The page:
Cookie policy notice

By continuing to use this site you agree to our cookies policy below:
Since 26 May 2011, the law now states that cookies on websites can ony be used with your specific consent. Cookies allow us to ensure that you enjoy the best browsing experience.

This site is intended for health professionals only

At the heart of general practice since 1960

Simon and Garfunkel taught me my most useful consultation tool

  • Print
  • Comments (14)
  • Rate
  • Save

’Hear my words that I might teach you.

Take my arms that I might reach you.

But my words like silent raindrops fell

And echoed in the wells of silence.’

…so sang folk-rock duo and inadvertent pioneers of GP training Paul Simon and Art Garfunkel in their song ‘The Sound of Silence’. Because I am still ‘dipping my toes’ into general practice, I am developing consultation skills and techniques and, to paraphrase, learning to be a decent GP. One of the most useful skills I have practised over the last few months is the sound of silence.

Silence is the most useful tool I use

Throughout medical school, we learn to take a history using whats, whens, wheres, hows and whiffs. Ask any medical student who SOCRATES is, and they will snort and call you an old-fool for asking a trick question.  As a result, students have a habit of barraging patients with questions in an effort to come to a diagnosis. This isn’t a criticism – it is an essential part of medical training. This habit is reinforced in foundation years, where pressures of quick clerking result in rapid-fire questioning, which often feels more efficient but generally is less so than a more open questioning style.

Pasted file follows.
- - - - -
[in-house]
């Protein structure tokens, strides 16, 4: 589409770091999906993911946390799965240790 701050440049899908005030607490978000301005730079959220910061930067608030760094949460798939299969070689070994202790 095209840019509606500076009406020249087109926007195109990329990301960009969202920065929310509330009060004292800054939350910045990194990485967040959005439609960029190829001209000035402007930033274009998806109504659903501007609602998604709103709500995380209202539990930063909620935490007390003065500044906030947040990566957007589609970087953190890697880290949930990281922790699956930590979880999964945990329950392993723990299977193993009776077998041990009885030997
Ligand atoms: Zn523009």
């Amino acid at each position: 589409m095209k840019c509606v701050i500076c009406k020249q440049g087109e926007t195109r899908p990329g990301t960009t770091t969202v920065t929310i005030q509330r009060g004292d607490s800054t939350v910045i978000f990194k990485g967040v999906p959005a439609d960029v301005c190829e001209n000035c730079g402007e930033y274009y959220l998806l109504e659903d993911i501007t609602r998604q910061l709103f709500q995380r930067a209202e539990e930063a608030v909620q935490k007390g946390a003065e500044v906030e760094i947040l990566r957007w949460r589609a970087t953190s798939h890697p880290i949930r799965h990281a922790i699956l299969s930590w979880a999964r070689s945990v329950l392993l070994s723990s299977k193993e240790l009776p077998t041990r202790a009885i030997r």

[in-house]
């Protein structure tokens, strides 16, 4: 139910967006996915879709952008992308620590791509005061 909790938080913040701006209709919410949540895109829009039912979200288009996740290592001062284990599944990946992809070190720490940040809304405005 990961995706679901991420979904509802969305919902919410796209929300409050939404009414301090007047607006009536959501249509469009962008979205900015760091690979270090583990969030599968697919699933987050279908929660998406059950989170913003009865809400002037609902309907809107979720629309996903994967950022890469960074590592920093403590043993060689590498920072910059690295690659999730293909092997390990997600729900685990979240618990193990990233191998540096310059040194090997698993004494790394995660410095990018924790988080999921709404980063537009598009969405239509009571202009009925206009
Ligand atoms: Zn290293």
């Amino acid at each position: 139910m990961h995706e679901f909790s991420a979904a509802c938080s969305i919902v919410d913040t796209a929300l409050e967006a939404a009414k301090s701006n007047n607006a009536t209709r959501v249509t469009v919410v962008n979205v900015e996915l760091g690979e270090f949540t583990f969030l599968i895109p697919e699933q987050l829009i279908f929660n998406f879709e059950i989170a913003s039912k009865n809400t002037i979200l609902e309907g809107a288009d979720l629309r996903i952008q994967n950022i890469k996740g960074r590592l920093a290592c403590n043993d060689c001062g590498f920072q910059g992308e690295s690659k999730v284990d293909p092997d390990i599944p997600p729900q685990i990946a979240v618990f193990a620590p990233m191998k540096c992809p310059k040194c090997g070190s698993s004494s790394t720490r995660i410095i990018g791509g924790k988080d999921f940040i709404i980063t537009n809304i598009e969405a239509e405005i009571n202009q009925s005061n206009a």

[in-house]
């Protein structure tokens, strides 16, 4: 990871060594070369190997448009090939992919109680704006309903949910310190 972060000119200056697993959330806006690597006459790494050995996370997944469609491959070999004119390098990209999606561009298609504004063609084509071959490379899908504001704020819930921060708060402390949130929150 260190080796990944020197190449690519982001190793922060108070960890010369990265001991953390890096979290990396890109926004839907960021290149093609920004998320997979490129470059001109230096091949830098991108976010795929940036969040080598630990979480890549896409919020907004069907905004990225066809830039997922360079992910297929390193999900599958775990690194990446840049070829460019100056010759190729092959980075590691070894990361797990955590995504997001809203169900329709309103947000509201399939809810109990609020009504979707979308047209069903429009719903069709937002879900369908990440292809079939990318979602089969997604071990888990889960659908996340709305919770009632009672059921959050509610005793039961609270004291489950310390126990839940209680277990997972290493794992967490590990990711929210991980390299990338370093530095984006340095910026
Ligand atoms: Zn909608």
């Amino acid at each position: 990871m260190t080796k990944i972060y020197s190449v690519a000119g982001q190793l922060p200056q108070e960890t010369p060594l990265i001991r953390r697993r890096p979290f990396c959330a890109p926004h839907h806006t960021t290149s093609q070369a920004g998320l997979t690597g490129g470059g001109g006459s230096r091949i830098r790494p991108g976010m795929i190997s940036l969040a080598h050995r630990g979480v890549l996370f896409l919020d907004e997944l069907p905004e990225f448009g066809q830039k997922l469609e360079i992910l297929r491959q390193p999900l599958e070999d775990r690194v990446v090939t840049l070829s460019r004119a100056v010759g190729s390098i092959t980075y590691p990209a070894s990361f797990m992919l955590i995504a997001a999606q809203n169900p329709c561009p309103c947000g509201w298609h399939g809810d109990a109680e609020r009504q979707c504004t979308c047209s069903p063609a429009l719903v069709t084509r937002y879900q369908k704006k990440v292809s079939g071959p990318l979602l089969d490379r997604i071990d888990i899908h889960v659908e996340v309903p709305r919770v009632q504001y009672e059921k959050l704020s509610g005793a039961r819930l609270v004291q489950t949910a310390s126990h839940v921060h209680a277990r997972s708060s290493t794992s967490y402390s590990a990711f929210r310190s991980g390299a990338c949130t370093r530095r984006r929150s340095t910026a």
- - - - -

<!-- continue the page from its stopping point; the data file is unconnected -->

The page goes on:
In the transition to general practice training, the consultation becomes an experience in itself which has structure and direction. We are introduced to consultation models. I’m going to declare a conflict of interest here and explain that I hate consultation models. I can’t get round the idea of taking something fluid and natural and personable like the human to human interaction of a patient and GP and reducing it to something that is anything close to scientific. Consultation models contain some essential titbits – safety netting (Roger Neighbour’s Checkpoint Model of Consultation Skills), collecting all the information before coming on to the management plan (Damien Kenny’s Consultation Navigation Tool) – but this all seems like common sense to me.

However, a recurrent theme in learning to be a good GP is the use of silence.

Mark my words (oh, the irony!), silence is the most useful tool I use. The more comfortable I feel sitting in complete silence with a patient, the more useful it is becoming. Silence will always need to be broken and if you don’t do it, your patient will. And that moment, that first thing that is uttered, is more golden than the silence itself. I sometimes start a consultation with silence and an encouraging nod of the head and smile, and find that this a much more effective icebreaker than, ‘How can I help?’ or ‘Why won’t you leave me alone?’ If you’ve never done it – try it. Just don’t start snoring.